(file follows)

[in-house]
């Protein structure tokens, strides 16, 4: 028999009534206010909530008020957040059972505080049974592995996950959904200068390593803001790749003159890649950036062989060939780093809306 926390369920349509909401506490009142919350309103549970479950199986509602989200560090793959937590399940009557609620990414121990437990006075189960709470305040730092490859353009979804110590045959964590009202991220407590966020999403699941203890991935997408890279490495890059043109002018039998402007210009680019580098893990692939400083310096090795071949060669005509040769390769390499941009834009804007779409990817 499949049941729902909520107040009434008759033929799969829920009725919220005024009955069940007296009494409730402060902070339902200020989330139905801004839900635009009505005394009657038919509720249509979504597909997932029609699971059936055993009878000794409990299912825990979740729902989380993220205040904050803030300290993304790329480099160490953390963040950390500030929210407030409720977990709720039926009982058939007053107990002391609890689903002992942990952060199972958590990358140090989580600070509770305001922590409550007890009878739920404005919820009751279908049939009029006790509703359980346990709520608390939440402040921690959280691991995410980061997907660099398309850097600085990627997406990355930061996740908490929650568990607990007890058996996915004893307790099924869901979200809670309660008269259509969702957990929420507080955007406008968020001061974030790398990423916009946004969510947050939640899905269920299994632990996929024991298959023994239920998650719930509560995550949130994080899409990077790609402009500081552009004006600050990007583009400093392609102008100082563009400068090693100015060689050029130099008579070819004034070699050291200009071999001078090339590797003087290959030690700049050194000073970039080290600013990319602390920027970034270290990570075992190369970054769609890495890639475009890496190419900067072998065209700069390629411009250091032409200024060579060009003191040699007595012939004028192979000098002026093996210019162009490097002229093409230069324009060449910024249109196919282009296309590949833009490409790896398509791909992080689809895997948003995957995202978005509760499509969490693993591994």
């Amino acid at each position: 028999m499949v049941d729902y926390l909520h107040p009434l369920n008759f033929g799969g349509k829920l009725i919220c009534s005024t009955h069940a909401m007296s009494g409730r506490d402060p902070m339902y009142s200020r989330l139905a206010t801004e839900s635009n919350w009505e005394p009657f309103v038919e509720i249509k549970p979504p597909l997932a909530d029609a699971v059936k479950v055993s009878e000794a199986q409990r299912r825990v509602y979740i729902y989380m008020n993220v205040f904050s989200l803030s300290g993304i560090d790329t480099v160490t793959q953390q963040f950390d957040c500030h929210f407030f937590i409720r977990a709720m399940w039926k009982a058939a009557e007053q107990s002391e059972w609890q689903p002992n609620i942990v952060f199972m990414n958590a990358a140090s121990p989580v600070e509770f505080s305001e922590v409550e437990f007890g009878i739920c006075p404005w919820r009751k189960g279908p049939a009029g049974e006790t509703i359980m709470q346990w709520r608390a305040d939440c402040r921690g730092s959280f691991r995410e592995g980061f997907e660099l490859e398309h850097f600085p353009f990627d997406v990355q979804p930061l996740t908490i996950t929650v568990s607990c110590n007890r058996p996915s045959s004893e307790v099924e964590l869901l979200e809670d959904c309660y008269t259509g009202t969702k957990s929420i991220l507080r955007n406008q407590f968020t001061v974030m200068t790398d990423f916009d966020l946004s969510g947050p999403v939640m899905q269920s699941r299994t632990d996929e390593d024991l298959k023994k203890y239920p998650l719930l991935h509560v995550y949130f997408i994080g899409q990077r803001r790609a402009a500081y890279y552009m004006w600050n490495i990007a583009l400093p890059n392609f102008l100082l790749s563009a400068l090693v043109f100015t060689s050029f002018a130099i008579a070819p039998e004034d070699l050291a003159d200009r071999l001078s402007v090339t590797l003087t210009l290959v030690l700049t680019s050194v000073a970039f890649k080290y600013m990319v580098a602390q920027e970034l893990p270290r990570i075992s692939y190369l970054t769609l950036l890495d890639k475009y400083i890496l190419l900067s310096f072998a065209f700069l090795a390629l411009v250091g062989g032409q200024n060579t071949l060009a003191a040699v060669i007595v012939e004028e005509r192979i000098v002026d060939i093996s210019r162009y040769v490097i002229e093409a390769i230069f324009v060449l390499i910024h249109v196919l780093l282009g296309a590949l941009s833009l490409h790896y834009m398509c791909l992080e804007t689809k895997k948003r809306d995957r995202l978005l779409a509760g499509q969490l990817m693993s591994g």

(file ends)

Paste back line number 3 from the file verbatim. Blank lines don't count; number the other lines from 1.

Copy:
């Amino acid at each position: 028999m499949v049941d729902y926390l909520h107040p009434l369920n008759f033929g799969g349509k829920l009725i919220c009534s005024t009955h069940a909401m007296s009494g409730r506490d402060p902070m339902y009142s200020r989330l139905a206010t801004e839900s635009n919350w009505e005394p009657f309103v038919e509720i249509k549970p979504p597909l997932a909530d029609a699971v059936k479950v055993s009878e000794a199986q409990r299912r825990v509602y979740i729902y989380m008020n993220v205040f904050s989200l803030s300290g993304i560090d790329t480099v160490t793959q953390q963040f950390d957040c500030h929210f407030f937590i409720r977990a709720m399940w039926k009982a058939a009557e007053q107990s002391e059972w609890q689903p002992n609620i942990v952060f199972m990414n958590a990358a140090s121990p989580v600070e509770f505080s305001e922590v409550e437990f007890g009878i739920c006075p404005w919820r009751k189960g279908p049939a009029g049974e006790t509703i359980m709470q346990w709520r608390a305040d939440c402040r921690g730092s959280f691991r995410e592995g980061f997907e660099l490859e398309h850097f600085p353009f990627d997406v990355q979804p930061l996740t908490i996950t929650v568990s607990c110590n007890r058996p996915s045959s004893e307790v099924e964590l869901l979200e809670d959904c309660y008269t259509g009202t969702k957990s929420i991220l507080r955007n406008q407590f968020t001061v974030m200068t790398d990423f916009d966020l946004s969510g947050p999403v939640m899905q269920s699941r299994t632990d996929e390593d024991l298959k023994k203890y239920p998650l719930l991935h509560v995550y949130f997408i994080g899409q990077r803001r790609a402009a500081y890279y552009m004006w600050n490495i990007a583009l400093p890059n392609f102008l100082l790749s563009a400068l090693v043109f100015t060689s050029f002018a130099i008579a070819p039998e004034d070699l050291a003159d200009r071999l001078s402007v090339t590797l003087t210009l290959v030690l700049t680019s050194v000073a970039f890649k080290y600013m990319v580098a602390q920027e970034l893990p270290r990570i075992s692939y190369l970054t769609l950036l890495d890639k475009y400083i890496l190419l900067s310096f072998a065209f700069l090795a390629l411009v250091g062989g032409q200024n060579t071949l060009a003191a040699v060669i007595v012939e004028e005509r192979i000098v002026d060939i093996s210019r162009y040769v490097i002229e093409a390769i230069f324009v060449l390499i910024h249109v196919l780093l282009g296309a590949l941009s833009l490409h790896y834009m398509c791909l992080e804007t689809k895997k948003r809306d995957r995202l978005l779409a509760g499509q969490l990817m693993s591994g």